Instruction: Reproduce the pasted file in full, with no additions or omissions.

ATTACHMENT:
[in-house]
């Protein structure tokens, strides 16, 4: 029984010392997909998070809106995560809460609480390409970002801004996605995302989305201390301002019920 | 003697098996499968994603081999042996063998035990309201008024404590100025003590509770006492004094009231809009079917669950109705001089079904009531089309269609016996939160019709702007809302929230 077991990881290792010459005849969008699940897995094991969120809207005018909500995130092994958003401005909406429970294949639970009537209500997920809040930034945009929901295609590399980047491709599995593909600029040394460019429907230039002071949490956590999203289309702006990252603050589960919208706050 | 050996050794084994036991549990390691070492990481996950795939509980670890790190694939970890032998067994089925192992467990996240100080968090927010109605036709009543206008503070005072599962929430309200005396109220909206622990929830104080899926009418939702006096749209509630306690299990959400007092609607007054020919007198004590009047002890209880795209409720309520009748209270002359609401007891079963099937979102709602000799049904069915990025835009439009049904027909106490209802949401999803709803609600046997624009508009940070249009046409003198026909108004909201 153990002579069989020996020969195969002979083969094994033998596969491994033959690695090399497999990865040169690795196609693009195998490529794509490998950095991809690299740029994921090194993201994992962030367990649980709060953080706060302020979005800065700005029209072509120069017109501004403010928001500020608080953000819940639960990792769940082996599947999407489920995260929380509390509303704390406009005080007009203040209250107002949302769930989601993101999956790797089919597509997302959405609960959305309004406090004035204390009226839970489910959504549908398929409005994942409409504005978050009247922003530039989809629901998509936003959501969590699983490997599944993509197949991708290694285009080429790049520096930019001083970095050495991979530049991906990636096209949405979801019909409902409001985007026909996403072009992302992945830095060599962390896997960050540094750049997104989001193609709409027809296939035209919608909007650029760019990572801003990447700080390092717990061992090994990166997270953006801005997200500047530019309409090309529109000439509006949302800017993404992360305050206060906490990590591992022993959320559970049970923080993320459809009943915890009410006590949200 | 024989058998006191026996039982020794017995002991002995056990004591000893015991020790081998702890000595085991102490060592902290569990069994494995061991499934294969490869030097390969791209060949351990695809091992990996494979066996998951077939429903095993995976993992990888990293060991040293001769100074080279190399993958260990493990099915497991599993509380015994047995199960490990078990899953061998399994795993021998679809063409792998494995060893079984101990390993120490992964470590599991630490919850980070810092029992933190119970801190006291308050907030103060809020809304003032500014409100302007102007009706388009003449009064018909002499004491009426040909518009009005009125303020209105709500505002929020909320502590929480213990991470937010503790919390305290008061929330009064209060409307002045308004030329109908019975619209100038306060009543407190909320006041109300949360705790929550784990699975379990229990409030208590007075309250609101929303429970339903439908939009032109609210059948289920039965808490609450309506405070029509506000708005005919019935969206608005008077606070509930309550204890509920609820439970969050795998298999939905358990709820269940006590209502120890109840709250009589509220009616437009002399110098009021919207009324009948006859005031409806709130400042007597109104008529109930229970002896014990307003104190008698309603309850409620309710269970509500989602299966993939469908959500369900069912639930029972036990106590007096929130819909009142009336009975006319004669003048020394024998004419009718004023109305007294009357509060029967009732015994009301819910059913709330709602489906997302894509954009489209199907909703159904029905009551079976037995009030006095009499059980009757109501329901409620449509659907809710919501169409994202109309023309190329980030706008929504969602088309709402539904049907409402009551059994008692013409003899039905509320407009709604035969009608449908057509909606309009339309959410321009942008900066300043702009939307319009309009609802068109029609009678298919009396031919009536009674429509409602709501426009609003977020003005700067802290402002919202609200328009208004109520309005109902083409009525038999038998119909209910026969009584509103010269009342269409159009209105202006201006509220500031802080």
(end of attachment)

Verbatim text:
[in-house]
């Protein structure tokens, strides 16, 4: 029984010392997909998070809106995560809460609480390409970002801004996605995302989305201390301002019920 | 003697098996499968994603081999042996063998035990309201008024404590100025003590509770006492004094009231809009079917669950109705001089079904009531089309269609016996939160019709702007809302929230 077991990881290792010459005849969008699940897995094991969120809207005018909500995130092994958003401005909406429970294949639970009537209500997920809040930034945009929901295609590399980047491709599995593909600029040394460019429907230039002071949490956590999203289309702006990252603050589960919208706050 | 050996050794084994036991549990390691070492990481996950795939509980670890790190694939970890032998067994089925192992467990996240100080968090927010109605036709009543206008503070005072599962929430309200005396109220909206622990929830104080899926009418939702006096749209509630306690299990959400007092609607007054020919007198004590009047002890209880795209409720309520009748209270002359609401007891079963099937979102709602000799049904069915990025835009439009049904027909106490209802949401999803709803609600046997624009508009940070249009046409003198026909108004909201 153990002579069989020996020969195969002979083969094994033998596969491994033959690695090399497999990865040169690795196609693009195998490529794509490998950095991809690299740029994921090194993201994992962030367990649980709060953080706060302020979005800065700005029209072509120069017109501004403010928001500020608080953000819940639960990792769940082996599947999407489920995260929380509390509303704390406009005080007009203040209250107002949302769930989601993101999956790797089919597509997302959405609960959305309004406090004035204390009226839970489910959504549908398929409005994942409409504005978050009247922003530039989809629901998509936003959501969590699983490997599944993509197949991708290694285009080429790049520096930019001083970095050495991979530049991906990636096209949405979801019909409902409001985007026909996403072009992302992945830095060599962390896997960050540094750049997104989001193609709409027809296939035209919608909007650029760019990572801003990447700080390092717990061992090994990166997270953006801005997200500047530019309409090309529109000439509006949302800017993404992360305050206060906490990590591992022993959320559970049970923080993320459809009943915890009410006590949200 | 024989058998006191026996039982020794017995002991002995056990004591000893015991020790081998702890000595085991102490060592902290569990069994494995061991499934294969490869030097390969791209060949351990695809091992990996494979066996998951077939429903095993995976993992990888990293060991040293001769100074080279190399993958260990493990099915497991599993509380015994047995199960490990078990899953061998399994795993021998679809063409792998494995060893079984101990390993120490992964470590599991630490919850980070810092029992933190119970801190006291308050907030103060809020809304003032500014409100302007102007009706388009003449009064018909002499004491009426040909518009009005009125303020209105709500505002929020909320502590929480213990991470937010503790919390305290008061929330009064209060409307002045308004030329109908019975619209100038306060009543407190909320006041109300949360705790929550784990699975379990229990409030208590007075309250609101929303429970339903439908939009032109609210059948289920039965808490609450309506405070029509506000708005005919019935969206608005008077606070509930309550204890509920609820439970969050795998298999939905358990709820269940006590209502120890109840709250009589509220009616437009002399110098009021919207009324009948006859005031409806709130400042007597109104008529109930229970002896014990307003104190008698309603309850409620309710269970509500989602299966993939469908959500369900069912639930029972036990106590007096929130819909009142009336009975006319004669003048020394024998004419009718004023109305007294009357509060029967009732015994009301819910059913709330709602489906997302894509954009489209199907909703159904029905009551079976037995009030006095009499059980009757109501329901409620449509659907809710919501169409994202109309023309190329980030706008929504969602088309709402539904049907409402009551059994008692013409003899039905509320407009709604035969009608449908057509909606309009339309959410321009942008900066300043702009939307319009309009609802068109029609009678298919009396031919009536009674429509409602709501426009609003977020003005700067802290402002919202609200328009208004109520309005109902083409009525038999038998119909209910026969009584509103010269009342269409159009209105202006201006509220500031802080």